Lovett, B. J., Lewandowski, L. J., & Potts, H. E. (2017). Test-taking speed: Predictors and implications . Journal of Psychoeducational Assessment , 35 (4), 351–360.

Journal Article

Lovett, B. J., Lewandowski, L. J., & Potts, H. E. (2017). Test-taking speed: Predictors and implications. Journal of Psychoeducational Assessment, 35(4), 351–360.


Attention problem; Emotional/Behavioral disability; Extended time; Intelligence test; No disability; Postsecondary; Reading; Student survey; U.S. context




Both postsecondary students with and without disabilities reported on factors associated with test-taking speed, in order to inform decision making about providing extended time for course examinations.


Postsecondary students, all undergraduates (n=253), from either a medium-sized public college or a large private university in northeastern states (U.S.), participated. Demographic information was reported, such as age (mean=19, mostly 18 or 19), gender, and ethnicity: 75% White, 9% Asian descent, 8% Hispanic/Latino, and 8% Black. About 24% reported having a disability, mostly attention-deficit hyperactivity disorder (ADHD) or mental health condition such as anxiety or depression; 4% indicated being eligible for disability-related accommodations.

Dependent Variable

Several performance measures were administered, along with a student survey on demographics and perceptions. The Nelson Denny Reading Test (NDRT; Brown et al., 1993) Form G, presented without time limit, measured participants' reading comprehension scores for seven reading passages with 38 selected-response (multiple-choice) items. The NDRT was described as having a similar format to reading comprehension sections of the SAT and GRE, and was intended by the researchers to serve as "a proxy for a timed academic test (as in a teacher-made or high-stakes test), as most academic tests require reading comprehension to access the items" (p. 354). Both one-minute reading rates and completion times for the NDRT were also collected. Processing Speed Index was measured using the Wechsler Adult Intelligence Scale, Fourth Edition (WAIS-IV; Wechsler, 2008) subtests on digit-symbol coding and symbol search. Reading fluency was collected using a subtest from the Woodcock-Johnson Test of Achievement, Third Edition (WJ-III; Woodcock et al., 2001) was used to assess reading fluency. The Self-Evaluation of Performance on Timed Academic Reading (SEPTAR; Kleinmann, 2005), a nine-item student survey, gathered students' perceptions of their skills, with higher scores indicating more difficulties with timed comprehension-based tests.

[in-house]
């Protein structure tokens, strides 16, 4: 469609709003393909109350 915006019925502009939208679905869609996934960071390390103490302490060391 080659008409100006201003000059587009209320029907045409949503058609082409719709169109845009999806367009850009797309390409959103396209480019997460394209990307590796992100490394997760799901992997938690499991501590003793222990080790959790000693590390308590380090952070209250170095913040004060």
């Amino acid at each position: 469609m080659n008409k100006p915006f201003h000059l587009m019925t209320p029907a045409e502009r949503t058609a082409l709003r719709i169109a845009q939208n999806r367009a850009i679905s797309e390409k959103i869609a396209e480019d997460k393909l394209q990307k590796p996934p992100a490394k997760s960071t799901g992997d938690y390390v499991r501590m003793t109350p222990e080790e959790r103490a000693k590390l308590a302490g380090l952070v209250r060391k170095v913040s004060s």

Completion times for the reading comprehension task, on the untimed NDRT, exceeded the typically-provided 20 minutes for about 20% of all participants; most participants who did not complete the NDRT within 20 minutes reported not being identified with disabilities. Students' reading speeds were not related to their reading comprehension scores on the NDRT. Processing speeds from the WAIS-IV were found not to predict comprehension task performance; in addition, processing speed did not offer separate or additional information from either reading speeds or students' self-perceptions of their reading speeds, according to a multiple regression analysis. Postsecondary participants, both with and without disabilities, seemed to have accurate perceptions of their skills as measured by the SEPTAR, with significant connections to reading times, processing speed (WAIS-IV), and reading fluency (WJ-III), and reading comprehension (NDRT). The researchers concluded that time-limited performance measures—such as the typical administration of the NDRT, or by implication, academic course exams given under similar conditions—did not relate to untimed performance.